It’s been a while since I’ve read any new science fiction, meaning anything written in the last twenty years. Usually I just stick with Neal Stephenson, with occasional flirtations with folks like William Gibson and Orson Scott Card. Most of the time though, I stick with the old timers: Bradbury, Asimov, Heinlein, those guys. They’ve got brand name recognition. Delving into science fiction unguided leads to reading stuff, like Island of Fear.
So Chasm City was an unknown for me; I had no expectations about quality. Luckily it turned out to be extremely well-written.
The science fiction that resonates best with me is the kind that uses these fictional worlds to examine humanity. It’s not the tech or the aliens or the newest pop science ideas crammed rudely into the plot: it’s how the author imagines people responding in these strange new worlds.
For Mr. Reynolds, people act, more or less, as they always have. It doesn’t matter that (for the very rich anyway) immortality is a distinct possibility. It doesn’t matter that near-light speed travel is a real thing or that nanotech is commonplace. People are still people and the technology has little to do with it. His cast of characters would fit into any time period, in spite of their genetic modifications or extra long lifespans.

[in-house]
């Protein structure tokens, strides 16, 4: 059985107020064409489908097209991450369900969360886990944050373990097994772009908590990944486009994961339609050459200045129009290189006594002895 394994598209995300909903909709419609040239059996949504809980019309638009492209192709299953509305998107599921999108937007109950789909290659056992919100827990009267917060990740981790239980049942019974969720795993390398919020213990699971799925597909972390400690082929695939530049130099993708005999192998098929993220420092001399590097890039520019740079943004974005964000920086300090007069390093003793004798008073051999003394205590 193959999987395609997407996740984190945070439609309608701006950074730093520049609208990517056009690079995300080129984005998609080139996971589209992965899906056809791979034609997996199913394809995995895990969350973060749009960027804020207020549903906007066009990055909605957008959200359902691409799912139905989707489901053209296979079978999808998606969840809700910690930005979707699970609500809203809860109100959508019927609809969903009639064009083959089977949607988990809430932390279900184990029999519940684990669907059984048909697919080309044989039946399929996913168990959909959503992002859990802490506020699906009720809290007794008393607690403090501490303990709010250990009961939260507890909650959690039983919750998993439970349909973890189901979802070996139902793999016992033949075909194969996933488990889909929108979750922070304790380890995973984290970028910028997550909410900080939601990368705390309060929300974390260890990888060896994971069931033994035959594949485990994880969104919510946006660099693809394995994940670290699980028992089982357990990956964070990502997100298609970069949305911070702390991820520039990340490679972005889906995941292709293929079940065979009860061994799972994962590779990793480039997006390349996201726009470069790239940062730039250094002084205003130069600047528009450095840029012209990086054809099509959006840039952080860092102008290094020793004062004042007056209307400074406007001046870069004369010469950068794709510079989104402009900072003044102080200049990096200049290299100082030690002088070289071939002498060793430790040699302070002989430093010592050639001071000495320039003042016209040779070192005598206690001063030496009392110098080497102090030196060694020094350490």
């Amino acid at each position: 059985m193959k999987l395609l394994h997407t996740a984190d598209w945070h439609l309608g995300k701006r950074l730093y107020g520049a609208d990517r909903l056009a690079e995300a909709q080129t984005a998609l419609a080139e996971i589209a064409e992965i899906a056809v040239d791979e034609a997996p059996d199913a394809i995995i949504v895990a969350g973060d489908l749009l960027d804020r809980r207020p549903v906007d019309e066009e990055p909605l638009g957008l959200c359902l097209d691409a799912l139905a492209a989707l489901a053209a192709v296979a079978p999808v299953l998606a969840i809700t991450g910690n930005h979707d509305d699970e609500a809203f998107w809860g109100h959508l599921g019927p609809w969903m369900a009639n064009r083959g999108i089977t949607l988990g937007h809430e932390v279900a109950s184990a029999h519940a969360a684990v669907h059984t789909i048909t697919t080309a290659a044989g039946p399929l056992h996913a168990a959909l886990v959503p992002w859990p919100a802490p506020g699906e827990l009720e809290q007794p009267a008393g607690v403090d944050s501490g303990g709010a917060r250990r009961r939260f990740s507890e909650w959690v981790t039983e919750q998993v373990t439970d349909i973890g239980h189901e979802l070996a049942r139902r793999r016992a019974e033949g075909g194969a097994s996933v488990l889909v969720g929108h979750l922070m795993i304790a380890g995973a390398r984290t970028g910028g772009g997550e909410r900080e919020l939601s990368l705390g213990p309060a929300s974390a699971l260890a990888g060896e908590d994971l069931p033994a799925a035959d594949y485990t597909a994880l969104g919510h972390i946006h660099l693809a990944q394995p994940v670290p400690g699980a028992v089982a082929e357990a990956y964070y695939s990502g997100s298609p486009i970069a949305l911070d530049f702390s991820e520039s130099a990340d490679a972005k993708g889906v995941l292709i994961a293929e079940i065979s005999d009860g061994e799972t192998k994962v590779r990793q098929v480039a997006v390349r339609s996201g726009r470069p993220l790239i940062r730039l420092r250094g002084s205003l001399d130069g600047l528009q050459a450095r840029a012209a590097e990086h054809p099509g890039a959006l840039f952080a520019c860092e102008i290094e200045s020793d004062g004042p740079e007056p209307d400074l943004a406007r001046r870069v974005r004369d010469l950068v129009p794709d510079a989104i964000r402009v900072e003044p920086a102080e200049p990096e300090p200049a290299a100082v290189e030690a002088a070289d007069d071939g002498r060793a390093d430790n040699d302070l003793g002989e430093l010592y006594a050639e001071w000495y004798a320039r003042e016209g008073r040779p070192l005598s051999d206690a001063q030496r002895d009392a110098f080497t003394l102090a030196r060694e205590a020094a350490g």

They’re a wide collection of ne’er-do-wells, heartless bastards, desperate poor, cynical optimists and bored aristocrats. Reynold’s future is not exactly hopeful but nor is it apocalyptic. Humanity is surviving, as it always has. The only thing that has changed is the location.
Chasm City also spends a fair amount of time talking about memory and its effect on personality. What truly makes up a person? Are they just the accumulation of their memories or are they more than that? It’s a topic that authors like, say, Philip K. Dick have talked about at length. But Reynolds put together an even more intricate scenario than even Dick, a plot strand that’s almost hard to track at times, which is fine by me.
Everyone has something to hide and everyone has secrets, the main character having the most to hide, even from himself. Figuring out the main character’s past and not quite knowing the main character’s past was done so well and added so much to the general theme of the book, that it didn’t strike me till just now how big of a cliche it is to have a mysterious past.
I’ll be going back to the rest of the series at some point, I think. Mr. Reynolds has shown me that the genre still has more to offer.